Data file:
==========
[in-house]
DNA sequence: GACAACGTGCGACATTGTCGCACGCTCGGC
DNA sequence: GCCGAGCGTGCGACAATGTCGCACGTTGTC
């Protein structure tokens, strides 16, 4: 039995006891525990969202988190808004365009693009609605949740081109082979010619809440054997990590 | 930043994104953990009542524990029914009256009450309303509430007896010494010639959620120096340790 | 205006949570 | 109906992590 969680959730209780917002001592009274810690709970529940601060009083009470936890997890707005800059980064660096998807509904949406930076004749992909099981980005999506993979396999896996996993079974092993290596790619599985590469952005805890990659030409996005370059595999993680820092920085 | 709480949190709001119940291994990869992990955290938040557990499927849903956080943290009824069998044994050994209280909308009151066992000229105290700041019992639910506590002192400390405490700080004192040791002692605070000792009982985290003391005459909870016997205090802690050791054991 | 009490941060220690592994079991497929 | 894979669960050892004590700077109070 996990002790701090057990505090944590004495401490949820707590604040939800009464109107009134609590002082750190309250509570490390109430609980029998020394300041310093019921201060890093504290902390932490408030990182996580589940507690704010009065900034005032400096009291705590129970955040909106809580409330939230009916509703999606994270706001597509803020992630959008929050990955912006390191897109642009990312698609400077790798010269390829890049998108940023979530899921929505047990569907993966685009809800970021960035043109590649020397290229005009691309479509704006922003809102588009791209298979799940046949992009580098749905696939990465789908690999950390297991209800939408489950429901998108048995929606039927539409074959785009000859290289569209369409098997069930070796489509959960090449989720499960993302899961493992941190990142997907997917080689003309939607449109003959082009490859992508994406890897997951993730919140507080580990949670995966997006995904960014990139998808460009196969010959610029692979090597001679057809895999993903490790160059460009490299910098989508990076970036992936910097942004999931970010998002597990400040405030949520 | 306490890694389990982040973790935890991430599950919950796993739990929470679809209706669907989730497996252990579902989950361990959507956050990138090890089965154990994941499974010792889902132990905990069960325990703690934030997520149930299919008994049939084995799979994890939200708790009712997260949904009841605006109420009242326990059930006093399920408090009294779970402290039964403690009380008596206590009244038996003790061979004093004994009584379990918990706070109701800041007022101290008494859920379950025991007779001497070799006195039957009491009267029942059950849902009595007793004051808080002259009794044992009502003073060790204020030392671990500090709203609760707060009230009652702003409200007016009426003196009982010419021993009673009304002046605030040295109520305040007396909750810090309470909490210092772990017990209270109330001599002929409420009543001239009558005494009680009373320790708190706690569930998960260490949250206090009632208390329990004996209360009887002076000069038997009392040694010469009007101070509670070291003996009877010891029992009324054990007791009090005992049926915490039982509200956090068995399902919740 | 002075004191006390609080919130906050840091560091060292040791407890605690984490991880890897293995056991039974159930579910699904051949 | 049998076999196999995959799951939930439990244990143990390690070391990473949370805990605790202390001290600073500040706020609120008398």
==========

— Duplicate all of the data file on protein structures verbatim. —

[in-house]
DNA sequence: GACAACGTGCGACATTGTCGCACGCTCGGC
DNA sequence: GCCGAGCGTGCGACAATGTCGCACGTTGTC
């Protein structure tokens, strides 16, 4: 039995006891525990969202988190808004365009693009609605949740081109082979010619809440054997990590 | 930043994104953990009542524990029914009256009450309303509430007896010494010639959620120096340790 | 205006949570 | 109906992590 969680959730209780917002001592009274810690709970529940601060009083009470936890997890707005800059980064660096998807509904949406930076004749992909099981980005999506993979396999896996996993079974092993290596790619599985590469952005805890990659030409996005370059595999993680820092920085 | 709480949190709001119940291994990869992990955290938040557990499927849903956080943290009824069998044994050994209280909308009151066992000229105290700041019992639910506590002192400390405490700080004192040791002692605070000792009982985290003391005459909870016997205090802690050791054991 | 009490941060220690592994079991497929 | 894979669960050892004590700077109070 996990002790701090057990505090944590004495401490949820707590604040939800009464109107009134609590002082750190309250509570490390109430609980029998020394300041310093019921201060890093504290902390932490408030990182996580589940507690704010009065900034005032400096009291705590129970955040909106809580409330939230009916509703999606994270706001597509803020992630959008929050990955912006390191897109642009990312698609400077790798010269390829890049998108940023979530899921929505047990569907993966685009809800970021960035043109590649020397290229005009691309479509704006922003809102588009791209298979799940046949992009580098749905696939990465789908690999950390297991209800939408489950429901998108048995929606039927539409074959785009000859290289569209369409098997069930070796489509959960090449989720499960993302899961493992941190990142997907997917080689003309939607449109003959082009490859992508994406890897997951993730919140507080580990949670995966997006995904960014990139998808460009196969010959610029692979090597001679057809895999993903490790160059460009490299910098989508990076970036992936910097942004999931970010998002597990400040405030949520 | 306490890694389990982040973790935890991430599950919950796993739990929470679809209706669907989730497996252990579902989950361990959507956050990138090890089965154990994941499974010792889902132990905990069960325990703690934030997520149930299919008994049939084995799979994890939200708790009712997260949904009841605006109420009242326990059930006093399920408090009294779970402290039964403690009380008596206590009244038996003790061979004093004994009584379990918990706070109701800041007022101290008494859920379950025991007779001497070799006195039957009491009267029942059950849902009595007793004051808080002259009794044992009502003073060790204020030392671990500090709203609760707060009230009652702003409200007016009426003196009982010419021993009673009304002046605030040295109520305040007396909750810090309470909490210092772990017990209270109330001599002929409420009543001239009558005494009680009373320790708190706690569930998960260490949250206090009632208390329990004996209360009887002076000069038997009392040694010469009007101070509670070291003996009877010891029992009324054990007791009090005992049926915490039982509200956090068995399902919740 | 002075004191006390609080919130906050840091560091060292040791407890605690984490991880890897293995056991039974159930579910699904051949 | 049998076999196999995959799951939930439990244990143990390690070391990473949370805990605790202390001290600073500040706020609120008398």